We have hydrogen bomb, says Kim Jong-unLeader Kim Jong-un boasted that North Korea had acquired a hydrogen bomb despite decades of attempts to reel in its nuclear capabilities.
“Thanks to the historic gun shots fired by our dear leader [Kim Il Sung], our state was able to become a strong nuclear-armed country capable of producing hydrogen bombs alongside atomic bombs in our defense of our sovereignty and integrity,” Kim was quoted as saying by the state-run Korean Central News Agency (KCNA) on Thursday.
Kim made the remark during a field trip to the Phyongchon Revolutionary Site a day earlier in Pyongyang. The site is hailed by the North as the birthplace of its military.
While the North has repeatedly declared itself a nuclear-armed state, this was the first time a North Korean leader declared it was capable of producing hydrogen bombs.
A hydrogen bomb, also known as a thermonuclear device, ignites a secondary nuclear fusion reaction that leads to a more powerful nuclear explosion than with an atomic bomb.
But experts were cautious about the veracity of Kim’s claim and warned that he may be exaggerating for his domestic audience.
“The North’s claim of an H-bomb is not credible, as evidenced by its past claims on its nuclear program,” Lee Ho-ryung, a research fellow at the Korea Institute for Defense Analyses, told the Korea JoongAng Daily. “Pyongyang claimed it had completed the miniaturization of nuclear warheads after its third nuclear test in 2013, which all proved to be not true.”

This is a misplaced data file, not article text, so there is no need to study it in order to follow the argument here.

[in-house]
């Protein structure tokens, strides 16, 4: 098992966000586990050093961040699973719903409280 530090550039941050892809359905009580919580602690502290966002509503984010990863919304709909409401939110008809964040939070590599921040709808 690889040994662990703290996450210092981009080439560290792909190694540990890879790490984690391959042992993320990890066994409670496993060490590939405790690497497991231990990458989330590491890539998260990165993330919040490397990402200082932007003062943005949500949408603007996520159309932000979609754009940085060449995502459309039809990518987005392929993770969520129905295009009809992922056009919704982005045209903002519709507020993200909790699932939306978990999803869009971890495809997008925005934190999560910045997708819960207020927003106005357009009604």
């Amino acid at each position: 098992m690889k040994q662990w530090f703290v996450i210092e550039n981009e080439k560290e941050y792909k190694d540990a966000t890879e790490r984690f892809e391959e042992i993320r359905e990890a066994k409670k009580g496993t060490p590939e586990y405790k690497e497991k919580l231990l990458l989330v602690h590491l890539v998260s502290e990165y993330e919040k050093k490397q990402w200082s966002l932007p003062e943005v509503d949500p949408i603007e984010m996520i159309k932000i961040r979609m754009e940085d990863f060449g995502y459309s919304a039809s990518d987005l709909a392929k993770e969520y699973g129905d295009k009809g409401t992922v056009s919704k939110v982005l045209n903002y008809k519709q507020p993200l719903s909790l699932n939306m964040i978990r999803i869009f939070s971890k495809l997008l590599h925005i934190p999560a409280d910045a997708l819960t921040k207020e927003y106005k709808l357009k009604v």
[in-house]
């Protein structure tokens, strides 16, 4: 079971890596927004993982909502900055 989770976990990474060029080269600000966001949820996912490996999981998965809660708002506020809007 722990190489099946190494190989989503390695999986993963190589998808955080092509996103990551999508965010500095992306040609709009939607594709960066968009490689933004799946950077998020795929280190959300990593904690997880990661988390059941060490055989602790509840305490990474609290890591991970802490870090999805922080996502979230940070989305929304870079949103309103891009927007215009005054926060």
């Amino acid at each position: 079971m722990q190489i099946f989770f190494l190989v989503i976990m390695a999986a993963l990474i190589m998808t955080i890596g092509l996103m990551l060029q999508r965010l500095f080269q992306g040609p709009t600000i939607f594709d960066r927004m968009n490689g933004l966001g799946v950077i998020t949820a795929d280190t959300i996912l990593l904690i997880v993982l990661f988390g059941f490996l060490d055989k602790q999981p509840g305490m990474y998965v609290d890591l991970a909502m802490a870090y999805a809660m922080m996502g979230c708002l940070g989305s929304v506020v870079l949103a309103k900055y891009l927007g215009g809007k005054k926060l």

She said Pyongyang may be “seeking to develop an H-bomb as part of its efforts to diversify its nuclear arsenal,” but the level of its mastery of the technology remains “questionable.”
A government official also played down the claim, saying that in order to build an H-bomb, the North must have succeeded in miniaturizing an atomic bomb first, a technology the North has yet to master. The official spoke on the condition of anonymity.
Kim’s remarks on the H-bomb came 10 years after Pyongyang officially declared that it had created nuclear weapons. Since then, it has conducted three underground nuclear tests in 2006, 2009 and 2013. Despite mounting international condemnation and economic sanctions, it also changed its constitution to declare itself a nuclear-armed state.
The report came just a day before South and North Korea are scheduled to hold a vice-ministerial talk in the border city of Kaesong today to discuss a number of inter-Korean issues.
The South’s three-member delegation will be led by Vice Minister of Unification Hwang Boo-gi, while the North’s delegation will be led by Jon Jong-su, vice director of the secretariat of the North’s Committee for the Peaceful Reunification of the Fatherland.
Koh Yu-hwan, a professor of North Korean studies at Dongguk University, said the North’s claim of possessing an H-bomb would have limited impact, if any, on the high-level talk today. It was mainly a message intended for the United States, he said.
“The North’s declaration about the H-bomb should be understood in the context of Pyongyang-Washington relations,” he said. “With its boasting of an H-bomb, the North might have intended to prod the U.S. to accept its demand for talks to sign a peace treaty, which has been its long-held wish.”
The Friday talks are a follow-up by the two Koreas to deliver on a set of joint agreements reached in the summer that eased tensions on the peninsula sparked by a land mine blast inside the demilitarized zone, which left two South Korean soldiers maimed.
The KCNA report on Kim’s remarks fueled worries that Pyongyang was resuming a confrontational posture.
BY KANG JIN-KYU [firstname.lastname@example.org]